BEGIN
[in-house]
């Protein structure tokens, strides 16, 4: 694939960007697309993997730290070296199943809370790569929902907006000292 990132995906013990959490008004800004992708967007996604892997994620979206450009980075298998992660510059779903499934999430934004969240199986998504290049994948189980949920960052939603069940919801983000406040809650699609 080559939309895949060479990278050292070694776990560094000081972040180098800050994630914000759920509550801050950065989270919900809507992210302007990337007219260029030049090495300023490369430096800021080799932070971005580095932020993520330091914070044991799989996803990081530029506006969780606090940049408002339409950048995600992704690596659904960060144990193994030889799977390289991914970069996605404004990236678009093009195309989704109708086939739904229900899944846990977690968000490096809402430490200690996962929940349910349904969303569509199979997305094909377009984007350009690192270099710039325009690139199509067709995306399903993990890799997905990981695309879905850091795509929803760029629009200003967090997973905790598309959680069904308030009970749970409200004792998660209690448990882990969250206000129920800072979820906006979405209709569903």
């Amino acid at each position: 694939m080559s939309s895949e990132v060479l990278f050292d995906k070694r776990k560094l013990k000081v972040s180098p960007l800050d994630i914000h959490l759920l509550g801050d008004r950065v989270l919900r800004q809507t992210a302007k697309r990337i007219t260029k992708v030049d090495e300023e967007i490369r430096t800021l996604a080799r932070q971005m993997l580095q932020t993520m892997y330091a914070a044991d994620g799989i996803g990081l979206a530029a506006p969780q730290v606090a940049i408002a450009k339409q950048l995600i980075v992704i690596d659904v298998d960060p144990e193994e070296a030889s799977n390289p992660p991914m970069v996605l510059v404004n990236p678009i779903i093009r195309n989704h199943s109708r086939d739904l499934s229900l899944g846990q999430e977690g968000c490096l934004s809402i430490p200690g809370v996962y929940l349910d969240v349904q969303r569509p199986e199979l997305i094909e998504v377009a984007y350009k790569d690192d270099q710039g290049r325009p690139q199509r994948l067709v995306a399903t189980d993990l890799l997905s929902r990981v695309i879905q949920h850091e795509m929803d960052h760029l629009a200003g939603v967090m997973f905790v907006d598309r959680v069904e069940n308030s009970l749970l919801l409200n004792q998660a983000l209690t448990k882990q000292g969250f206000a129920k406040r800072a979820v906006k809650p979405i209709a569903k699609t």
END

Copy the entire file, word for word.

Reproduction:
[in-house]
């Protein structure tokens, strides 16, 4: 694939960007697309993997730290070296199943809370790569929902907006000292 990132995906013990959490008004800004992708967007996604892997994620979206450009980075298998992660510059779903499934999430934004969240199986998504290049994948189980949920960052939603069940919801983000406040809650699609 080559939309895949060479990278050292070694776990560094000081972040180098800050994630914000759920509550801050950065989270919900809507992210302007990337007219260029030049090495300023490369430096800021080799932070971005580095932020993520330091914070044991799989996803990081530029506006969780606090940049408002339409950048995600992704690596659904960060144990193994030889799977390289991914970069996605404004990236678009093009195309989704109708086939739904229900899944846990977690968000490096809402430490200690996962929940349910349904969303569509199979997305094909377009984007350009690192270099710039325009690139199509067709995306399903993990890799997905990981695309879905850091795509929803760029629009200003967090997973905790598309959680069904308030009970749970409200004792998660209690448990882990969250206000129920800072979820906006979405209709569903």
């Amino acid at each position: 694939m080559s939309s895949e990132v060479l990278f050292d995906k070694r776990k560094l013990k000081v972040s180098p960007l800050d994630i914000h959490l759920l509550g801050d008004r950065v989270l919900r800004q809507t992210a302007k697309r990337i007219t260029k992708v030049d090495e300023e967007i490369r430096t800021l996604a080799r932070q971005m993997l580095q932020t993520m892997y330091a914070a044991d994620g799989i996803g990081l979206a530029a506006p969780q730290v606090a940049i408002a450009k339409q950048l995600i980075v992704i690596d659904v298998d960060p144990e193994e070296a030889s799977n390289p992660p991914m970069v996605l510059v404004n990236p678009i779903i093009r195309n989704h199943s109708r086939d739904l499934s229900l899944g846990q999430e977690g968000c490096l934004s809402i430490p200690g809370v996962y929940l349910d969240v349904q969303r569509p199986e199979l997305i094909e998504v377009a984007y350009k790569d690192d270099q710039g290049r325009p690139q199509r994948l067709v995306a399903t189980d993990l890799l997905s929902r990981v695309i879905q949920h850091e795509m929803d960052h760029l629009a200003g939603v967090m997973f905790v907006d598309r959680v069904e069940n308030s009970l749970l919801l409200n004792q998660a983000l209690t448990k882990q000292g969250f206000a129920k406040r800072a979820v906006k809650p979405i209709a569903k699609t």